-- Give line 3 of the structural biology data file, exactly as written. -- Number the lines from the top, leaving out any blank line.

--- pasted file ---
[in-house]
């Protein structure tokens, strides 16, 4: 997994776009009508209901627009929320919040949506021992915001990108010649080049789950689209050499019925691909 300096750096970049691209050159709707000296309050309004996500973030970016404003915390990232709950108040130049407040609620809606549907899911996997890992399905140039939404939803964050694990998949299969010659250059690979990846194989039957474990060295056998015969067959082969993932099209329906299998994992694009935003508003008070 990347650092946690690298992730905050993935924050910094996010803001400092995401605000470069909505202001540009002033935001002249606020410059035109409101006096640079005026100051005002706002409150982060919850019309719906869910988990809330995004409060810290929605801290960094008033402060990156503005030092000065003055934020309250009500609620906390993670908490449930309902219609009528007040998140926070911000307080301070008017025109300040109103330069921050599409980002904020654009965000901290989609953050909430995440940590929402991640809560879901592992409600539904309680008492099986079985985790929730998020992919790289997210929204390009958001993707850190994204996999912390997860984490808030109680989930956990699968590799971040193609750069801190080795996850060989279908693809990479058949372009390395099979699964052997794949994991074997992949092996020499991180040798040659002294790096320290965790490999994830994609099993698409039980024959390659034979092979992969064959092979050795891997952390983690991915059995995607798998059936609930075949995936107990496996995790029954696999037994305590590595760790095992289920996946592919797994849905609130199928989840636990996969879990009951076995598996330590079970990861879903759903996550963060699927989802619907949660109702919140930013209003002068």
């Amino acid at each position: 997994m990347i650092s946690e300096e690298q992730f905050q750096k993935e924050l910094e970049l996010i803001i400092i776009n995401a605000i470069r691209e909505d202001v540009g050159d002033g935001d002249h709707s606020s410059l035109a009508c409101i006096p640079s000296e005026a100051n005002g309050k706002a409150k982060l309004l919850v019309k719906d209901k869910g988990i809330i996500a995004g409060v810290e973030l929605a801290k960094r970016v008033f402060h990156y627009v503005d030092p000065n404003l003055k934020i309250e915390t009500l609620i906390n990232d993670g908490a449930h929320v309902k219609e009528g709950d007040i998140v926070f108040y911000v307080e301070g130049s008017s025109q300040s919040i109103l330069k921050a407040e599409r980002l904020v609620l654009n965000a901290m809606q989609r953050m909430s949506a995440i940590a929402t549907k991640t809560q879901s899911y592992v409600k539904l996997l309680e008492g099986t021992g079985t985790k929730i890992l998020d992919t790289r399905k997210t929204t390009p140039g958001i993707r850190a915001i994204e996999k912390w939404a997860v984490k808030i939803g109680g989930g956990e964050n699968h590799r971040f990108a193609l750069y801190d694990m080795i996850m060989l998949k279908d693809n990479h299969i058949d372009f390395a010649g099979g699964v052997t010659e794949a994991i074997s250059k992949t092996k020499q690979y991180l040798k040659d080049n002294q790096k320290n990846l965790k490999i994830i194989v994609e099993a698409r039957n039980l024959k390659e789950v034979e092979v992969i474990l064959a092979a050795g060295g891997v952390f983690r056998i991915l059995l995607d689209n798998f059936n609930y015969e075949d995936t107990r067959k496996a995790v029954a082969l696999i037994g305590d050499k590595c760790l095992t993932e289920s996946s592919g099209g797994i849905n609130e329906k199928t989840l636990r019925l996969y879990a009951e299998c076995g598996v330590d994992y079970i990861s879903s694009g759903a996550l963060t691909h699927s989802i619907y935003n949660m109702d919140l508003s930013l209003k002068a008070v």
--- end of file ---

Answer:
């Amino acid at each position: 997994m990347i650092s946690e300096e690298q992730f905050q750096k993935e924050l910094e970049l996010i803001i400092i776009n995401a605000i470069r691209e909505d202001v540009g050159d002033g935001d002249h709707s606020s410059l035109a009508c409101i006096p640079s000296e005026a100051n005002g309050k706002a409150k982060l309004l919850v019309k719906d209901k869910g988990i809330i996500a995004g409060v810290e973030l929605a801290k960094r970016v008033f402060h990156y627009v503005d030092p000065n404003l003055k934020i309250e915390t009500l609620i906390n990232d993670g908490a449930h929320v309902k219609e009528g709950d007040i998140v926070f108040y911000v307080e301070g130049s008017s025109q300040s919040i109103l330069k921050a407040e599409r980002l904020v609620l654009n965000a901290m809606q989609r953050m909430s949506a995440i940590a929402t549907k991640t809560q879901s899911y592992v409600k539904l996997l309680e008492g099986t021992g079985t985790k929730i890992l998020d992919t790289r399905k997210t929204t390009p140039g958001i993707r850190a915001i994204e996999k912390w939404a997860v984490k808030i939803g109680g989930g956990e964050n699968h590799r971040f990108a193609l750069y801190d694990m080795i996850m060989l998949k279908d693809n990479h299969i058949d372009f390395a010649g099979g699964v052997t010659e794949a994991i074997s250059k992949t092996k020499q690979y991180l040798k040659d080049n002294q790096k320290n990846l965790k490999i994830i194989v994609e099993a698409r039957n039980l024959k390659e789950v034979e092979v992969i474990l064959a092979a050795g060295g891997v952390f983690r056998i991915l059995l995607d689209n798998f059936n609930y015969e075949d995936t107990r067959k496996a995790v029954a082969l696999i037994g305590d050499k590595c760790l095992t993932e289920s996946s592919g099209g797994i849905n609130e329906k199928t989840l636990r019925l996969y879990a009951e299998c076995g598996v330590d994992y079970i990861s879903s694009g759903a996550l963060t691909h699927s989802i619907y935003n949660m109702d919140l508003s930013l209003k002068a008070v």